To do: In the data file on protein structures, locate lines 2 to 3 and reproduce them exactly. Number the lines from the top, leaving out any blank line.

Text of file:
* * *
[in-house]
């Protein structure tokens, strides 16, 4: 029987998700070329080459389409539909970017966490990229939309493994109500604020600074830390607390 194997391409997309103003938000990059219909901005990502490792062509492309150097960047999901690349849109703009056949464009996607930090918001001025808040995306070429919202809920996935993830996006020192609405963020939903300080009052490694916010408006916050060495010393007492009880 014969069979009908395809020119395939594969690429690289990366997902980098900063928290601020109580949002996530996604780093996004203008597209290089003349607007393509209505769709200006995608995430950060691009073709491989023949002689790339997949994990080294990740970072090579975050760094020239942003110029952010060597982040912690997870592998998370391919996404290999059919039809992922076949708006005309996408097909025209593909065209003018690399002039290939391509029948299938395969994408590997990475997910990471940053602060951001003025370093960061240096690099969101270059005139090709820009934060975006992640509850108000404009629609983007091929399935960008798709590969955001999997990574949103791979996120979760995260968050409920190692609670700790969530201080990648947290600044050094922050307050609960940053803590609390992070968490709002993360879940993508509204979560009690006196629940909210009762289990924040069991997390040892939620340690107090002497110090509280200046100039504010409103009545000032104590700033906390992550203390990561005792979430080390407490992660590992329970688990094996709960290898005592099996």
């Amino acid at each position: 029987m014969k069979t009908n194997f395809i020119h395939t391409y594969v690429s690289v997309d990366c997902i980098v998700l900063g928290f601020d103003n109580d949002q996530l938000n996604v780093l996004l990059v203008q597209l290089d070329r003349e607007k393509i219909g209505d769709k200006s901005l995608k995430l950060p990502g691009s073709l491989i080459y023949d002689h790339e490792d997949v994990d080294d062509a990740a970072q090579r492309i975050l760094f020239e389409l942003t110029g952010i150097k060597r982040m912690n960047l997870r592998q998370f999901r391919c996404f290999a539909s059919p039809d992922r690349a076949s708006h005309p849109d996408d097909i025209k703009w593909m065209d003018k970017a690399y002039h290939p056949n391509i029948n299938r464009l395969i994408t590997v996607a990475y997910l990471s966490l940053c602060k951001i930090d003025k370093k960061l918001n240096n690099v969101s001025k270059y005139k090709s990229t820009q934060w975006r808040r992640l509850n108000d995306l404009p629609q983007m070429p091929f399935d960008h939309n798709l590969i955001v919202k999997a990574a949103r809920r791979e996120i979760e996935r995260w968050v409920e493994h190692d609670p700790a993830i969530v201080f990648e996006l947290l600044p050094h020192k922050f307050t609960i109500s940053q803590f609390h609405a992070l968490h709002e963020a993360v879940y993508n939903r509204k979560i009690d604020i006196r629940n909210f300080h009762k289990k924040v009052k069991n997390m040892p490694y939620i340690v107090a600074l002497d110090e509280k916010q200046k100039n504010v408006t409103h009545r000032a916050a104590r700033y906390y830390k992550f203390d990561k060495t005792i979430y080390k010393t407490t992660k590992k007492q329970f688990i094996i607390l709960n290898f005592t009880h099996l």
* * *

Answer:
């Protein structure tokens, strides 16, 4: 029987998700070329080459389409539909970017966490990229939309493994109500604020600074830390607390 194997391409997309103003938000990059219909901005990502490792062509492309150097960047999901690349849109703009056949464009996607930090918001001025808040995306070429919202809920996935993830996006020192609405963020939903300080009052490694916010408006916050060495010393007492009880 014969069979009908395809020119395939594969690429690289990366997902980098900063928290601020109580949002996530996604780093996004203008597209290089003349607007393509209505769709200006995608995430950060691009073709491989023949002689790339997949994990080294990740970072090579975050760094020239942003110029952010060597982040912690997870592998998370391919996404290999059919039809992922076949708006005309996408097909025209593909065209003018690399002039290939391509029948299938395969994408590997990475997910990471940053602060951001003025370093960061240096690099969101270059005139090709820009934060975006992640509850108000404009629609983007091929399935960008798709590969955001999997990574949103791979996120979760995260968050409920190692609670700790969530201080990648947290600044050094922050307050609960940053803590609390992070968490709002993360879940993508509204979560009690006196629940909210009762289990924040069991997390040892939620340690107090002497110090509280200046100039504010409103009545000032104590700033906390992550203390990561005792979430080390407490992660590992329970688990094996709960290898005592099996």
């Amino acid at each position: 029987m014969k069979t009908n194997f395809i020119h395939t391409y594969v690429s690289v997309d990366c997902i980098v998700l900063g928290f601020d103003n109580d949002q996530l938000n996604v780093l996004l990059v203008q597209l290089d070329r003349e607007k393509i219909g209505d769709k200006s901005l995608k995430l950060p990502g691009s073709l491989i080459y023949d002689h790339e490792d997949v994990d080294d062509a990740a970072q090579r492309i975050l760094f020239e389409l942003t110029g952010i150097k060597r982040m912690n960047l997870r592998q998370f999901r391919c996404f290999a539909s059919p039809d992922r690349a076949s708006h005309p849109d996408d097909i025209k703009w593909m065209d003018k970017a690399y002039h290939p056949n391509i029948n299938r464009l395969i994408t590997v996607a990475y997910l990471s966490l940053c602060k951001i930090d003025k370093k960061l918001n240096n690099v969101s001025k270059y005139k090709s990229t820009q934060w975006r808040r992640l509850n108000d995306l404009p629609q983007m070429p091929f399935d960008h939309n798709l590969i955001v919202k999997a990574a949103r809920r791979e996120i979760e996935r995260w968050v409920e493994h190692d609670p700790a993830i969530v201080f990648e996006l947290l600044p050094h020192k922050f307050t609960i109500s940053q803590f609390h609405a992070l968490h709002e963020a993360v879940y993508n939903r509204k979560i009690d604020i006196r629940n909210f300080h009762k289990k924040v009052k069991n997390m040892p490694y939620i340690v107090a600074l002497d110090e509280k916010q200046k100039n504010v408006t409103h009545r000032a916050a104590r700033y906390y830390k992550f203390d990561k060495t005792i979430y080390k010393t407490t992660k590992k007492q329970f688990i094996i607390l709960n290898f005592t009880h099996l």